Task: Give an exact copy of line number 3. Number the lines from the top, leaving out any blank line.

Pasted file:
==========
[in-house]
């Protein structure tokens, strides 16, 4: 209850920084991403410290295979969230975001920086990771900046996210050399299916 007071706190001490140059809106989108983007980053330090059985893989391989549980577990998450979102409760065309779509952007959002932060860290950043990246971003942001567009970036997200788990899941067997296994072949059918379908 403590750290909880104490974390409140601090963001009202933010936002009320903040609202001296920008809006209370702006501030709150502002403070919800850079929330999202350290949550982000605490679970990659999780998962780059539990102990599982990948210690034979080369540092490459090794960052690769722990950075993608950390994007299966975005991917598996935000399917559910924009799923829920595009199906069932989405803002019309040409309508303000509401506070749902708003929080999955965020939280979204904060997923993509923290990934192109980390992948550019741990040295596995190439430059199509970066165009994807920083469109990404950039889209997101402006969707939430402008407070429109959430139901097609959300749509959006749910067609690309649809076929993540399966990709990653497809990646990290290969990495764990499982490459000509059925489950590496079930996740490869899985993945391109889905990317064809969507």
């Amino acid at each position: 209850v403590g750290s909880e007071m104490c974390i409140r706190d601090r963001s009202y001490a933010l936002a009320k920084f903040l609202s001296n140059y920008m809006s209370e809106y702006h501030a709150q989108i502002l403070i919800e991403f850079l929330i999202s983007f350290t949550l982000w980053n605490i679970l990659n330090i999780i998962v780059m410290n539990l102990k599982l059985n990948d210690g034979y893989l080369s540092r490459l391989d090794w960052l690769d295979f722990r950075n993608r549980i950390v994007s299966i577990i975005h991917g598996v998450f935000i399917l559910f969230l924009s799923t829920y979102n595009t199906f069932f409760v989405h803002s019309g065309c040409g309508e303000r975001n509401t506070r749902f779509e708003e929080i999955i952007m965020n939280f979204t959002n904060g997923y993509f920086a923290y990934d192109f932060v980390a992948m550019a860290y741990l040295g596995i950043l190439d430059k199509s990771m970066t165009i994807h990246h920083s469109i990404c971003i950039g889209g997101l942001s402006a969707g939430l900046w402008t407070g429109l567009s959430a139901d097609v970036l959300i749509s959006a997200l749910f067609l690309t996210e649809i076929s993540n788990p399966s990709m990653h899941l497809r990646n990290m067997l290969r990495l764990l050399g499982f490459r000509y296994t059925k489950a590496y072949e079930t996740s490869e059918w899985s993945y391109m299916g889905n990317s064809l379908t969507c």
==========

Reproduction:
């Amino acid at each position: 209850v403590g750290s909880e007071m104490c974390i409140r706190d601090r963001s009202y001490a933010l936002a009320k920084f903040l609202s001296n140059y920008m809006s209370e809106y702006h501030a709150q989108i502002l403070i919800e991403f850079l929330i999202s983007f350290t949550l982000w980053n605490i679970l990659n330090i999780i998962v780059m410290n539990l102990k599982l059985n990948d210690g034979y893989l080369s540092r490459l391989d090794w960052l690769d295979f722990r950075n993608r549980i950390v994007s299966i577990i975005h991917g598996v998450f935000i399917l559910f969230l924009s799923t829920y979102n595009t199906f069932f409760v989405h803002s019309g065309c040409g309508e303000r975001n509401t506070r749902f779509e708003e929080i999955i952007m965020n939280f979204t959002n904060g997923y993509f920086a923290y990934d192109f932060v980390a992948m550019a860290y741990l040295g596995i950043l190439d430059k199509s990771m970066t165009i994807h990246h920083s469109i990404c971003i950039g889209g997101l942001s402006a969707g939430l900046w402008t407070g429109l567009s959430a139901d097609v970036l959300i749509s959006a997200l749910f067609l690309t996210e649809i076929s993540n788990p399966s990709m990653h899941l497809r990646n990290m067997l290969r990495l764990l050399g499982f490459r000509y296994t059925k489950a590496y072949e079930t996740s490869e059918w899985s993945y391109m299916g889905n990317s064809l379908t969507c």